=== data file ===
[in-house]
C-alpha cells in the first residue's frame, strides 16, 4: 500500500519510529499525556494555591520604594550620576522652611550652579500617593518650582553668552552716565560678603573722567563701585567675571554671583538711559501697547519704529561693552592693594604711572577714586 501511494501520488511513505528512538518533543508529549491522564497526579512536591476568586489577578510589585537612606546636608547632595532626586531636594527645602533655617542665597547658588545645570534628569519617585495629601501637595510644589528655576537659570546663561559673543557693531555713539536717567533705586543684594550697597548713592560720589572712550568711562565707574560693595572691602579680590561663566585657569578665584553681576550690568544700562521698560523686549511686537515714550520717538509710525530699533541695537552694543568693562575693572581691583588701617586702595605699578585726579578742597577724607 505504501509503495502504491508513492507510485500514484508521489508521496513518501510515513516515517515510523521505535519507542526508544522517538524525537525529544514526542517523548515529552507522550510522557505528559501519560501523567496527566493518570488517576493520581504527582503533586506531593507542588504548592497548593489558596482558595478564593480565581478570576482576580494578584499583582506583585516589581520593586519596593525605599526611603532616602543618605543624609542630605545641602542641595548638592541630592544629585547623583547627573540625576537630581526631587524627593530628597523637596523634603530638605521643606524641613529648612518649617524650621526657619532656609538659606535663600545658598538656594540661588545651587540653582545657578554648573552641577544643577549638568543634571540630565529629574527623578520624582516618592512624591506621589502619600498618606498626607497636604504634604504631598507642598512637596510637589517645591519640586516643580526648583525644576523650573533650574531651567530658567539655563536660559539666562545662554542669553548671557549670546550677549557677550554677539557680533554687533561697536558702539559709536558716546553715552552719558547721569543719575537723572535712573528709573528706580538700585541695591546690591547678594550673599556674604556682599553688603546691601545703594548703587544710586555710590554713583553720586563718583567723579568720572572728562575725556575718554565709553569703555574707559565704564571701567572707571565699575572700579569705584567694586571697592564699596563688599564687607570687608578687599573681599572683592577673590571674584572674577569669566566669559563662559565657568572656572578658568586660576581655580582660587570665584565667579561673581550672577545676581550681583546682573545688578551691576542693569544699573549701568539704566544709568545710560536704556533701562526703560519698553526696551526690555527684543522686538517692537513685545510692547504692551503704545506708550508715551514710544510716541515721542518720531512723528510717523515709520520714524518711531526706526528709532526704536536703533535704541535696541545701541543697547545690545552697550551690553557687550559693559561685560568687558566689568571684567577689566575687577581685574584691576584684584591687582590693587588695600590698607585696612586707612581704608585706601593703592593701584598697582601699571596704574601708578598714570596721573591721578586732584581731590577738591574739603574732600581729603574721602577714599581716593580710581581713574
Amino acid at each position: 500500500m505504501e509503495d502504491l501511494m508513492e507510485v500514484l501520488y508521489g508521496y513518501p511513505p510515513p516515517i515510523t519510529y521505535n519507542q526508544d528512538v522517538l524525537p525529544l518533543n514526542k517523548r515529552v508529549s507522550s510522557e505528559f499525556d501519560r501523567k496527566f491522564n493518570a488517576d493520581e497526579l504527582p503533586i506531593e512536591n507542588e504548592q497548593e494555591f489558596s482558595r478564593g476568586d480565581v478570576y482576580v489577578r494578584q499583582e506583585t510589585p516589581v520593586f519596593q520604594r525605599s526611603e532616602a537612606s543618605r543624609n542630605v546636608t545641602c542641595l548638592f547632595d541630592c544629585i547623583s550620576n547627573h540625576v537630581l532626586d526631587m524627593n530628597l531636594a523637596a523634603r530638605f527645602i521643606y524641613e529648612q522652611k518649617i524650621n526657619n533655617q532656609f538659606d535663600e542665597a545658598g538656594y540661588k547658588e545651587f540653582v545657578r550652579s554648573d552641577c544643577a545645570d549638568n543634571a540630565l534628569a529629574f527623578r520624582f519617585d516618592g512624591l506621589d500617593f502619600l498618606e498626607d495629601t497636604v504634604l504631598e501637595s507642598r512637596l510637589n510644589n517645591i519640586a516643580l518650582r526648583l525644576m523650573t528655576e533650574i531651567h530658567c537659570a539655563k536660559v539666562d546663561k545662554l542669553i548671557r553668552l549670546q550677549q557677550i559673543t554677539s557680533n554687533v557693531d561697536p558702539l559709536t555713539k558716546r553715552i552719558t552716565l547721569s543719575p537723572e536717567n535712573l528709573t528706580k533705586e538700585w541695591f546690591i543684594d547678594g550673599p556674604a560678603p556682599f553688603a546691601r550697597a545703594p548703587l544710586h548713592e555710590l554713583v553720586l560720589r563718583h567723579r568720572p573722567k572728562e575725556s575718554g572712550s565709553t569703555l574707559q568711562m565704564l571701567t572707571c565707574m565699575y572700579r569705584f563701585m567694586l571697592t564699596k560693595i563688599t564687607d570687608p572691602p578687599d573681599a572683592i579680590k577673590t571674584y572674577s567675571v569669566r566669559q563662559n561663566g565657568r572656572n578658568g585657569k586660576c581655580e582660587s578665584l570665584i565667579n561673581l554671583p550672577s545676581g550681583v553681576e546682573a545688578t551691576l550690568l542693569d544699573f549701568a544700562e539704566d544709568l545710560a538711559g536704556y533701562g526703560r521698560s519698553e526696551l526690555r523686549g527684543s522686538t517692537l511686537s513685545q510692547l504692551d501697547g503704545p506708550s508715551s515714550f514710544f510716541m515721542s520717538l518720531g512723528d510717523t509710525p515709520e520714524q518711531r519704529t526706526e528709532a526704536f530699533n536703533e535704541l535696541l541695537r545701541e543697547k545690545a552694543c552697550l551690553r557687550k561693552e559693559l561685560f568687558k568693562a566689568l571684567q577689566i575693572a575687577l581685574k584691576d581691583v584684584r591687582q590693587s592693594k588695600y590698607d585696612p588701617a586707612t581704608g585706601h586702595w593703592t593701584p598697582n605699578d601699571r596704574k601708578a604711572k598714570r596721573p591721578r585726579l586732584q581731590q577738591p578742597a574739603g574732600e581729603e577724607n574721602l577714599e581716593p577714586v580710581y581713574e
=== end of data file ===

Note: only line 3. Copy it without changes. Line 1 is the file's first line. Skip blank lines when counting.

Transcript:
Amino acid at each position: 500500500m505504501e509503495d502504491l501511494m508513492e507510485v500514484l501520488y508521489g508521496y513518501p511513505p510515513p516515517i515510523t519510529y521505535n519507542q526508544d528512538v522517538l524525537p525529544l518533543n514526542k517523548r515529552v508529549s507522550s510522557e505528559f499525556d501519560r501523567k496527566f491522564n493518570a488517576d493520581e497526579l504527582p503533586i506531593e512536591n507542588e504548592q497548593e494555591f489558596s482558595r478564593g476568586d480565581v478570576y482576580v489577578r494578584q499583582e506583585t510589585p516589581v520593586f519596593q520604594r525605599s526611603e532616602a537612606s543618605r543624609n542630605v546636608t545641602c542641595l548638592f547632595d541630592c544629585i547623583s550620576n547627573h540625576v537630581l532626586d526631587m524627593n530628597l531636594a523637596a523634603r530638605f527645602i521643606y524641613e529648612q522652611k518649617i524650621n526657619n533655617q532656609f538659606d535663600e542665597a545658598g538656594y540661588k547658588e545651587f540653582v545657578r550652579s554648573d552641577c544643577a545645570d549638568n543634571a540630565l534628569a529629574f527623578r520624582f519617585d516618592g512624591l506621589d500617593f502619600l498618606e498626607d495629601t497636604v504634604l504631598e501637595s507642598r512637596l510637589n510644589n517645591i519640586a516643580l518650582r526648583l525644576m523650573t528655576e533650574i531651567h530658567c537659570a539655563k536660559v539666562d546663561k545662554l542669553i548671557r553668552l549670546q550677549q557677550i559673543t554677539s557680533n554687533v557693531d561697536p558702539l559709536t555713539k558716546r553715552i552719558t552716565l547721569s543719575p537723572e536717567n535712573l528709573t528706580k533705586e538700585w541695591f546690591i543684594d547678594g550673599p556674604a560678603p556682599f553688603a546691601r550697597a545703594p548703587l544710586h548713592e555710590l554713583v553720586l560720589r563718583h567723579r568720572p573722567k572728562e575725556s575718554g572712550s565709553t569703555l574707559q568711562m565704564l571701567t572707571c565707574m565699575y572700579r569705584f563701585m567694586l571697592t564699596k560693595i563688599t564687607d570687608p572691602p578687599d573681599a572683592i579680590k577673590t571674584y572674577s567675571v569669566r566669559q563662559n561663566g565657568r572656572n578658568g585657569k586660576c581655580e582660587s578665584l570665584i565667579n561673581l554671583p550672577s545676581g550681583v553681576e546682573a545688578t551691576l550690568l542693569d544699573f549701568a544700562e539704566d544709568l545710560a538711559g536704556y533701562g526703560r521698560s519698553e526696551l526690555r523686549g527684543s522686538t517692537l511686537s513685545q510692547l504692551d501697547g503704545p506708550s508715551s515714550f514710544f510716541m515721542s520717538l518720531g512723528d510717523t509710525p515709520e520714524q518711531r519704529t526706526e528709532a526704536f530699533n536703533e535704541l535696541l541695537r545701541e543697547k545690545a552694543c552697550l551690553r557687550k561693552e559693559l561685560f568687558k568693562a566689568l571684567q577689566i575693572a575687577l581685574k584691576d581691583v584684584r591687582q590693587s592693594k588695600y590698607d585696612p588701617a586707612t581704608g585706601h586702595w593703592t593701584p598697582n605699578d601699571r596704574k601708578a604711572k598714570r596721573p591721578r585726579l586732584q581731590q577738591p578742597a574739603g574732600e581729603e577724607n574721602l577714599e581716593p577714586v580710581y581713574e